When the Tooth Fairy Finally Came

When Poppy fell
on Leo and knocked out
his very first loose tooth
he sprang up from the ground
sweeping the carpet with his hands
searching, as if for a silver coin.
Finding it he rose,
triumphant, a ribbon of blood
separating his lip from his bottom row
of remaining teeth, his entire face
a gap-toothed smile.

That night he placed his tooth
in a small plastic box where it rattled
when he shook it and when he took it,
nestled it under his pillow, perhaps
a little bit afraid of
what it meant for the tooth fairy
to visit him while he slept.

Two mornings later (because his tooth
fairy is tired and feeling the gray February
days deep in the bones) Leo woke to find
a crisp, folded $5 bill in the place of his tooth.


he cried, because a piece of him was
gone forever
and what use does a 6-year-old have
for $5?

I wonder about the pieces of us we have lost
in the last year, and if we will ever find value
in what we’ve received in exchange.

I kept his tooth in a small plastic bag under
my bed, didn’t have the heart to throw
it away. And I meant to replace it
the next night with a note
from the tooth fairy, explaining
how he could keep this one. But, alas,
I am tired and feeling these gray
February days deep in my bones,
so I forgot. And
after another day,
so did he.

So now there is a tiny tooth, a little piece of him,
in a small plastic bag that I keep
beside my bed. A reminder, I suppose,
of the things we lose, the pain
of loss, and how quickly
life moves on.

* * * * *

Did you know Maile and I are offering a fiction-writing course called The Nine Month Novel? If you’ve ever wanted to write a novel, or have a novel you haven’t been able to finish, we’d love for you to join us. Check out the details HERE.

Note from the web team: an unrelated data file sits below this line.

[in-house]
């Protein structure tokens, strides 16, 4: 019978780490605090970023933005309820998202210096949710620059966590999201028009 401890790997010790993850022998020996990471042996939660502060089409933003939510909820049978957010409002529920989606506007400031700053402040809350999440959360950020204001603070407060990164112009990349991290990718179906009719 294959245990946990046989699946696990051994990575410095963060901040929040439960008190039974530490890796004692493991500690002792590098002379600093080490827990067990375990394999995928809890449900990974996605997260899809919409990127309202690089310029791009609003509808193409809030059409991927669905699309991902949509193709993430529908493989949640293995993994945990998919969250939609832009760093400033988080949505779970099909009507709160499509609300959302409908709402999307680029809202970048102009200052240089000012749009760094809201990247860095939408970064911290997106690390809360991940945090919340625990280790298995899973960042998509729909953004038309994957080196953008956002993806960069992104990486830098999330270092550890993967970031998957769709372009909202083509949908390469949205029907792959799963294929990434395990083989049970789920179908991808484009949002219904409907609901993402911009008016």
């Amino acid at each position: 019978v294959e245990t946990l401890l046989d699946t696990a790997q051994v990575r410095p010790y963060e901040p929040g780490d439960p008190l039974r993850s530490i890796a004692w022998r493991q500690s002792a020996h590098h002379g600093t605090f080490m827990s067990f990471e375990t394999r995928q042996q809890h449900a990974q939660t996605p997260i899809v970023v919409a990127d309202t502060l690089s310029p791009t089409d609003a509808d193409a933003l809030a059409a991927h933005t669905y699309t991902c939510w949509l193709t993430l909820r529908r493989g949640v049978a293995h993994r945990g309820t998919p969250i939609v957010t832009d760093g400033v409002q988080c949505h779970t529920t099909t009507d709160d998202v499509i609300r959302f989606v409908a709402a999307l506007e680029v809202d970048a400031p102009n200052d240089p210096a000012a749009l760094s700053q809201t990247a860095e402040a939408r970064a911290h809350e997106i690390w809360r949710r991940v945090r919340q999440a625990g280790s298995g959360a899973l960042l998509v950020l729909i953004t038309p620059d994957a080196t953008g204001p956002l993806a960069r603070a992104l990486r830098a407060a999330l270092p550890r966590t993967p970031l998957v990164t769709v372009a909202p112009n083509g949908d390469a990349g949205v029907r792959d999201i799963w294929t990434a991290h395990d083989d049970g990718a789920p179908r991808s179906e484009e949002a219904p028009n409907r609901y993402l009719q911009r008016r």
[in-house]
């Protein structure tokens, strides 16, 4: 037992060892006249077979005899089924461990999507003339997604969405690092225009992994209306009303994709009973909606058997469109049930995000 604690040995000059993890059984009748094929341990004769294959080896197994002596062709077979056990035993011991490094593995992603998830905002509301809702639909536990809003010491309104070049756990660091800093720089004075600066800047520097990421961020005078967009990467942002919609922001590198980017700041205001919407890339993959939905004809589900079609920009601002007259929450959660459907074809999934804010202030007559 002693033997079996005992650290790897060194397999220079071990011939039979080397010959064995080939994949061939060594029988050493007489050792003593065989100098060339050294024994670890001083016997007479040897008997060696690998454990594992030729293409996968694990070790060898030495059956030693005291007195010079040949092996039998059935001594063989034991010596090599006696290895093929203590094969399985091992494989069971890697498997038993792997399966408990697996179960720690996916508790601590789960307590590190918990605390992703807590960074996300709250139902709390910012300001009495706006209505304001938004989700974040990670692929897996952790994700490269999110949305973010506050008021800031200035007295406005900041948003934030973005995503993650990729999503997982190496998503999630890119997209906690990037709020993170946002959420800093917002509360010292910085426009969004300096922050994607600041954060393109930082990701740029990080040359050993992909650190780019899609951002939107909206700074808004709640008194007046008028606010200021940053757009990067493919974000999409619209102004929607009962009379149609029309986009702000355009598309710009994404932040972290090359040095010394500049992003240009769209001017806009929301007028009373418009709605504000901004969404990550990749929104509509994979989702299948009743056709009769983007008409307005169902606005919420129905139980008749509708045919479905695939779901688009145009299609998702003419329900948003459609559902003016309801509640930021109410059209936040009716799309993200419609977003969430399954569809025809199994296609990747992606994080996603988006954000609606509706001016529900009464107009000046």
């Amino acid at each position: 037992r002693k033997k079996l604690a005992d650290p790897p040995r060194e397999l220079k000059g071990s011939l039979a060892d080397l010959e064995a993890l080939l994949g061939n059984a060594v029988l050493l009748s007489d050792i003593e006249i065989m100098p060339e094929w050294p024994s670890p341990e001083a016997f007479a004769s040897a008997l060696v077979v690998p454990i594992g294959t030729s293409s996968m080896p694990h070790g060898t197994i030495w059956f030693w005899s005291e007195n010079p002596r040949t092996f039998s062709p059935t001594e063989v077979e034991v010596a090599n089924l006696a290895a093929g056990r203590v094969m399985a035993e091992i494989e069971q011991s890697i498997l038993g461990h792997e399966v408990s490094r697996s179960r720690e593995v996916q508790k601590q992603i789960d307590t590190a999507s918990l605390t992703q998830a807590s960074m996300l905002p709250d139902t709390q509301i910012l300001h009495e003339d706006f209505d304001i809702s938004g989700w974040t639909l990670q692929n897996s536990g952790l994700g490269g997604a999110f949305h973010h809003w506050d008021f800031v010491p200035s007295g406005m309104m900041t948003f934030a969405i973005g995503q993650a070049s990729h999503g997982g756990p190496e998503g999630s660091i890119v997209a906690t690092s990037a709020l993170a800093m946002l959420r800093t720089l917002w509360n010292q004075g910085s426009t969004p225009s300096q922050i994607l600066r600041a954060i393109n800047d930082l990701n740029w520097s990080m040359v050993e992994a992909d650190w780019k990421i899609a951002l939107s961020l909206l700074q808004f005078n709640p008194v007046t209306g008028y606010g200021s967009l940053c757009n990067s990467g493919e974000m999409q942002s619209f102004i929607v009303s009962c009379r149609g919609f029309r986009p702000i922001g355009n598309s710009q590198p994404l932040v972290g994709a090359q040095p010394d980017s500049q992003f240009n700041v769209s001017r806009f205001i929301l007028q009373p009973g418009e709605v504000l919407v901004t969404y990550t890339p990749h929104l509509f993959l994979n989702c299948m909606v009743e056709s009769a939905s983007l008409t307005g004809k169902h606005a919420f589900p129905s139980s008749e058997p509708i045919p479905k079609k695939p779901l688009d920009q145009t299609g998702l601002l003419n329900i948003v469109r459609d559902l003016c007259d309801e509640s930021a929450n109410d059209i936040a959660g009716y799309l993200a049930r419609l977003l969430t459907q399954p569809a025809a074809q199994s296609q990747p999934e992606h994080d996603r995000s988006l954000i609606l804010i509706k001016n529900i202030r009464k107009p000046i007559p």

Finding Light on the Darkest of Days


Mostly, I remember Christmas Eve at my mom’s parents’ place, their little house lost in the middle of all those rolling hills and farmers’ fields. It was a small, cozy house, alone in the valley, a light on those dark Christmas Eve nights. We always arrived with hugs and shouts of “Merry Christmas!”, Grandpa looking at us with his lopsided, mischievous grin, and Grandma’s round face kind and beaming Continue reading “Finding Light on the Darkest of Days”

What Our 6-Year-Old Leo Wrote a Book About

He sits quietly with me at a small, old-fashioned school desk in the basement where we’re preparing a space for my office. He is six years old, writing a book, a book that is nothing more than printer paper folded in on itself, stapled to keep it from falling apart. But he works on this book for hours. Finishing it, he is as proud as I’ve ever seen him.

* * * * *

What I remember most about Leo’s birth begins two years before his actual birth, with a miscarriage. A long, painful day filled with blood and tears and contractions and a weary grief that was like a long needle, pushing the pain into my joints, into my bones. It led to a box we buried in the woods, standing around it as a family with four children, thinking it was set in stone. There were six of us, and that was good, a blessing. Something to be cherished. But never more than that.